Fly Fishing: Being Outfitted Properly Should Always Be the #1 Priority

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You can ruin a perfect day of fly fishing not taking the time to outfit properly. Photo Louis Cahill

Many can attest to the feeling of pure excitement that comes over us right after we’ve parked the vehicle and are fixing to hit the water for a great day of fly fishing.

It’s an awesome feeling, one quite frankly, that I never get tired of, because it opens the door for each of us to experience true freedom, solitude and adventure. And there’s nothing like the anticipation of not knowing how the day is going to play out for us. This feeling has gotten me into trouble many times over the years, and I’m sure that I’m not alone. Look back on some of your past trips and I bet you’ve had a time or two where you got in way too much of a hurry, and forgot to pack critical gear. We tell ourselves, “the sky is blue and there’s not a cloud in the sky. I don’t need to bring my rain jacket”. We leave that granola bar or bottle of water in the truck because we hit a food joint on the way into the river and sucked down a 20 ounce bottle of water. Sometimes, we get lucky and we don’t wind up needed the stuff we’ve left behind. Unfortunately, if you get in the habit of doing this too much, eventually it’s going to bite you in the butt. It happened to me on a wade fishing trip with Louis in WY.

I was chomping at the bit to get on the water. It had been two years since I’d made a trip out west fly fishing. My late flight into Jackson had got us off to a late start. Since fishing time was limited I decided to do something I never do, which was slap on my waders and hit the water in just a light weight t-shirt. I didn’t second guess myself since Louis told me that we’d only hit this one spot upstream, and then we’d head back to the truck and drive further up river. I took a few seconds to look at the terrain. It was primarily made up of only scattered sage brush and there was a clear path to the water, so I moved onto my important gear, threw on my chest pack and strung up my fly rod. With both of us with our wading boots wet and midway into our first drifts, we doubled up on trout. The hot fishing continued on well past our target hole, our fishing plans changed in transit, and the next thing I knew, we were a long damn ways from the truck. The once wide open terrain, that made it so easy for us to hike-in from the beginning, had somehow transformed unnoticed into thick walls of moose thicket. It lined the banks in both directions as far as the eyes could see, and that my friends, was about the time I realized wearing a t-shirt was a bonehead decision to make. Thankfully, the brush didn’t have thorns but the branches were still rough and abrasive enough to not feel pleasant at all on my bare arms. I took it like a man two thirds of the way back to the truck, cussing to myself loud enough only for me to hear. On top of all that, I had to listen to Louis constantly laughing up ahead of me the entire hike back. By the time we finally got to where I could see the truck, my arms were beat to shit and I felt like a complete tool. I almost ripped off that shirt, torched it, and went Tarzan the rest of the way. Of course, that would have been an even more ignorant decision to make, so I let that one go.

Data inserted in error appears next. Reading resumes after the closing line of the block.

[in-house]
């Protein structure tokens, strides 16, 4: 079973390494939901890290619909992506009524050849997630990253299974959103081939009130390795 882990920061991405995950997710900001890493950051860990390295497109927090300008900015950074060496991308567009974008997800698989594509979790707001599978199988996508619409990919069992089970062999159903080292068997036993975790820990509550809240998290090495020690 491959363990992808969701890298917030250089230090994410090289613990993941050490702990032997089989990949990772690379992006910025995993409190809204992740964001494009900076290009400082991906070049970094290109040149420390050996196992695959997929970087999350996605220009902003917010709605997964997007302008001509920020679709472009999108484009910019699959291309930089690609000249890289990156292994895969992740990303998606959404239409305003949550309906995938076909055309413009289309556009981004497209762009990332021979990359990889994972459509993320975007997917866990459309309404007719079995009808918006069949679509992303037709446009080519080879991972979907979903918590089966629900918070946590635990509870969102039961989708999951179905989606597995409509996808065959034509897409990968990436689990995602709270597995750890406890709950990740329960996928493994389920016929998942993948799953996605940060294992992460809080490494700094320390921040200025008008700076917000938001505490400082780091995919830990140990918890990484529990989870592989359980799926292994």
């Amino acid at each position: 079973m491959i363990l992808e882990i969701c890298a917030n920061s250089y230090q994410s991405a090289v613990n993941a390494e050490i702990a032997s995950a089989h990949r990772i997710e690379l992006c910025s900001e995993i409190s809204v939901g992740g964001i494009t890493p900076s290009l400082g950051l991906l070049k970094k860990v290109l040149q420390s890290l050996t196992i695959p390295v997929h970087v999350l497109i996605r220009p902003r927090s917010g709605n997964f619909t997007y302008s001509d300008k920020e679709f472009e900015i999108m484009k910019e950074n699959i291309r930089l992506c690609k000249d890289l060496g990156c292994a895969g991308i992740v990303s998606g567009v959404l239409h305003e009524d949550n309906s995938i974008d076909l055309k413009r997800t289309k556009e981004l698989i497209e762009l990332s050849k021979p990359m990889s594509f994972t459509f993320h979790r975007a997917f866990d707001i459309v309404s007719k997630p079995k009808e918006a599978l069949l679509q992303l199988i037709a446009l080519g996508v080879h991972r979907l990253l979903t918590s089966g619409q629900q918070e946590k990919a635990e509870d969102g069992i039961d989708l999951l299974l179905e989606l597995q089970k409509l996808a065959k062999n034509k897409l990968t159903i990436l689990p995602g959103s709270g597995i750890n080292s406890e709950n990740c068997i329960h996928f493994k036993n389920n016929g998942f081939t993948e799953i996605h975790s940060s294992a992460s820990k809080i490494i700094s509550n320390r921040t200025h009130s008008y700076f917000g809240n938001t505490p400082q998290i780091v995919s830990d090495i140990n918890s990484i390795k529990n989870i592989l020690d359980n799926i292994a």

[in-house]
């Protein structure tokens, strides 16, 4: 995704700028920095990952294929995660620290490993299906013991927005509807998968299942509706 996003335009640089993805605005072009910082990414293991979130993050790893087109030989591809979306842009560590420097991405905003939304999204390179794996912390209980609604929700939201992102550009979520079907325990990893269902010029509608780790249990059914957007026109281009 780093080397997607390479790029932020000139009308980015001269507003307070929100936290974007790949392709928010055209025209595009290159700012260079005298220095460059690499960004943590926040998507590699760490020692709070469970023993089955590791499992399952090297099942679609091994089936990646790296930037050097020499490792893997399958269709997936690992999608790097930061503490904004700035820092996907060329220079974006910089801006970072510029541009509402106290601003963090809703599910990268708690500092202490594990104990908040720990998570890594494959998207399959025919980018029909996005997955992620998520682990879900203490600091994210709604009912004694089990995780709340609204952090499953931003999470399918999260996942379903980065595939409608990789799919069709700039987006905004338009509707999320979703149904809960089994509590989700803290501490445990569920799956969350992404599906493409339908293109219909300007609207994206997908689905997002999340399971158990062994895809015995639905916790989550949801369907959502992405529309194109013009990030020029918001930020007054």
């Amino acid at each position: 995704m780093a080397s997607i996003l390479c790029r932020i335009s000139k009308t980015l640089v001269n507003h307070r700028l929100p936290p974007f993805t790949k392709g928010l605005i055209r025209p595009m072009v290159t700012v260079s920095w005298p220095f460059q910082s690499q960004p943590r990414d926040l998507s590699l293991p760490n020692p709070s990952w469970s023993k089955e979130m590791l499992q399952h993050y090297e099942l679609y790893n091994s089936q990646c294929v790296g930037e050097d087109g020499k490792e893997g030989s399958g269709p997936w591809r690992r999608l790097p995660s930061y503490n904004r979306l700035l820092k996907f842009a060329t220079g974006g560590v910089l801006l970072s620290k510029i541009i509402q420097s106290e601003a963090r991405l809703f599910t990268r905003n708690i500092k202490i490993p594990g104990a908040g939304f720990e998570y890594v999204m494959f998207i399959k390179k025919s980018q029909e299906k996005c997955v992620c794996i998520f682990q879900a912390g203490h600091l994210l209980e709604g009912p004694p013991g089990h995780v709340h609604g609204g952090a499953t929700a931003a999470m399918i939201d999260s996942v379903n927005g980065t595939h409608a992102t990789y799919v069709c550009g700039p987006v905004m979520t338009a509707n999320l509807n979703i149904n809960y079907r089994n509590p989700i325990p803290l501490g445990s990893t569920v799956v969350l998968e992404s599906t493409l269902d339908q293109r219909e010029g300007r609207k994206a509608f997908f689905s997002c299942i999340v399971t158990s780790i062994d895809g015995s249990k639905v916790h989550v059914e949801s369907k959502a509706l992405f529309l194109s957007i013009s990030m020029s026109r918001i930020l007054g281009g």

I learned several negative things about wearing a solo t-shirt fly fishing that day. One, they suck at protecting you against UV rays, bug bites and poison ivy. Two, they provide very little warmth if you find yourself in a situation where you need it. Three, they offer zero abrasion protection when bush whacking through thick brush. And four, you screw the guy with the camera trying to get fly fishing photographs, because you look like a total redneck. Lastly, and by far the most valuable lesson of all I learned in that t-shirt, was just because the path to the river is a breeze on the way in, it doesn’t mean it’s going to be that way during the trip back out.

It’s so easy for us to get jazzed up when we get to that perfect looking fishing spot and rush to the water. Always make sure you pack-in with you the appropriate gear you’re going to need, even if it seems overkill at times. That way you’ll be ready and prepared for tough situations when they come up on the water. Trust me, much pain, grief and humility will be averted doing so.

Keep it Reel,

Kent Klewein
Gink & Gasoline
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15 thoughts on “Fly Fishing: Being Outfitted Properly Should Always Be the #1 Priority

  1. “And four, you screw the guy with the camera trying to get fly fishing photographs, because you look like a total redneck.”

    Really? Are you just trying to help your sponsors sell more of their overpriced gear? Any friend of mine who cares what I wear when I fish can f*** right on off, photographer or not. I agree hat there are better things to wear than a cotton tshirt while fishing, but we don’t need to be getting all high and mighty. The fly fishing industry comes off douchey enough to outsiders, and quite frankly many insiders. BS like this isn’t helping the cause.

    • There’s no need to get riled up and rude Kyle. Kent cares how he looks because it’s part of his professional image. You don’t have to, but you do have to be polite if you would like to continue to comment on the site. I’m not saying you can’t express your opinion, but please do it in a civil tone.